Border Crossings is a deeply personal book. Mohammad talked about his relationship with his faith, and how important it has always been to him. Like many other Asian children, he grew up in a religious household and was very connected to his Islamic belief. In today’s times, most societies don’t discuss religion in the workplaces and neither does he. He tries to walk the line between being a devout Muslim and not wearing his religion on his sleeve.

Peter and Mohammad discussed the rapidly changing India of today and what that means to its smaller, neighbouring countries. Mohammad, while working with Peter years ago, lived in India for a while and finds it a different place today. Globally, after the Iranian Revolution, with the overthrowing of the Shah of Iran, the Muslim community changed, and the way they were perceived changed. People were expressing their Muslimness with their clothes, their hair. After this, people stopped viewing Brown people as a homogenous entity. There was now a Brown community and a Muslim community. Much has been made of the scientific contributions of Muslims or people from the Arab world, sometimes Jews and Christians, but it hasn’t been the case since the 15th century and that has less to do with religion and more with colonialism.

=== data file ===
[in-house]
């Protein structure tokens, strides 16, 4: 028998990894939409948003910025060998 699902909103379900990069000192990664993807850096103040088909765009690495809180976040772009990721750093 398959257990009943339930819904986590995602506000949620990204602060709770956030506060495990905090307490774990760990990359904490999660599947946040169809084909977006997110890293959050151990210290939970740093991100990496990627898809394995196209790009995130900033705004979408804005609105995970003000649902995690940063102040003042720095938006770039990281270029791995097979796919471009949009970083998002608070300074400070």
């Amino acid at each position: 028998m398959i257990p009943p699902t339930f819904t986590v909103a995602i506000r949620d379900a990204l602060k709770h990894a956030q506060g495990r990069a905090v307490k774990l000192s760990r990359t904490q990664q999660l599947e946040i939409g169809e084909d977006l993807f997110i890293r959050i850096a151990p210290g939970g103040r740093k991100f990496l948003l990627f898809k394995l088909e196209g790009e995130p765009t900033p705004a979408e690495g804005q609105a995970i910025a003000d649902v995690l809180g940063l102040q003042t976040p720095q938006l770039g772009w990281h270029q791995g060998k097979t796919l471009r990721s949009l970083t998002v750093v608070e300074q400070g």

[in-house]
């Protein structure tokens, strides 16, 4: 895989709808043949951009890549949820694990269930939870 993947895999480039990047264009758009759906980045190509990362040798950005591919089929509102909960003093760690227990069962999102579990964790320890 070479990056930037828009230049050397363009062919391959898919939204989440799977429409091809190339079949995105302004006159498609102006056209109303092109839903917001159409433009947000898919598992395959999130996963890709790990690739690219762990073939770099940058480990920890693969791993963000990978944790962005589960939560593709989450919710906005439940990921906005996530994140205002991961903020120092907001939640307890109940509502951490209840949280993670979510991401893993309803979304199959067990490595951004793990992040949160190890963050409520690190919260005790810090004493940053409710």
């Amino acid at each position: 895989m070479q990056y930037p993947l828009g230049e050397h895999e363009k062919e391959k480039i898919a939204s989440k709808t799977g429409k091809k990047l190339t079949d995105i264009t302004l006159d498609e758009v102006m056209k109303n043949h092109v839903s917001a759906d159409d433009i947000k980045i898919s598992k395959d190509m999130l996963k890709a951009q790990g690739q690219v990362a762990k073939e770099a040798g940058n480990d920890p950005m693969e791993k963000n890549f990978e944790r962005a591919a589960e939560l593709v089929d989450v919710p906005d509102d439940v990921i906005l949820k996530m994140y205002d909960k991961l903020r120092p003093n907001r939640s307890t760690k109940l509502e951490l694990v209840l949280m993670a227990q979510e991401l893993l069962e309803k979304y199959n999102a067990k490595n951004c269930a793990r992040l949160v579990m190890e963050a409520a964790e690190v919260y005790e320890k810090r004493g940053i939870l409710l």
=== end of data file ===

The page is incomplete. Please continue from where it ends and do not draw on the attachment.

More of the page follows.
Mohammad agreed with Amartya Sen’s analyses of India as an emerging global power. India had a leg up over China because it had freedom of press, making it impossible for burgeoning issues to be suppressed through state control. Today, India is on a different path and becoming a global power doesn’t seem likely.

Mohammad Chowdhury is a partner at PwC, Australia, and has his debut book out now, Border Crossings. Mohammad was one of the first British-born Bangladeshis to study at Oxford, where he read Politics, Philosophy and Economics, following which he completed his masters at Cambridge and, later on, executive training at Harvard Business School. He has worked in eighty countries advising Ministers and CEOs and is recognised as a leading emerging markets technology expert by the BBC, Financial Times, Forbes and CNN.

Peter Griffin has a remarkable professional career spanning journalism, editing, advertising and voiceover work. He’s written and edited for leading publications like Forbes and The Hindu.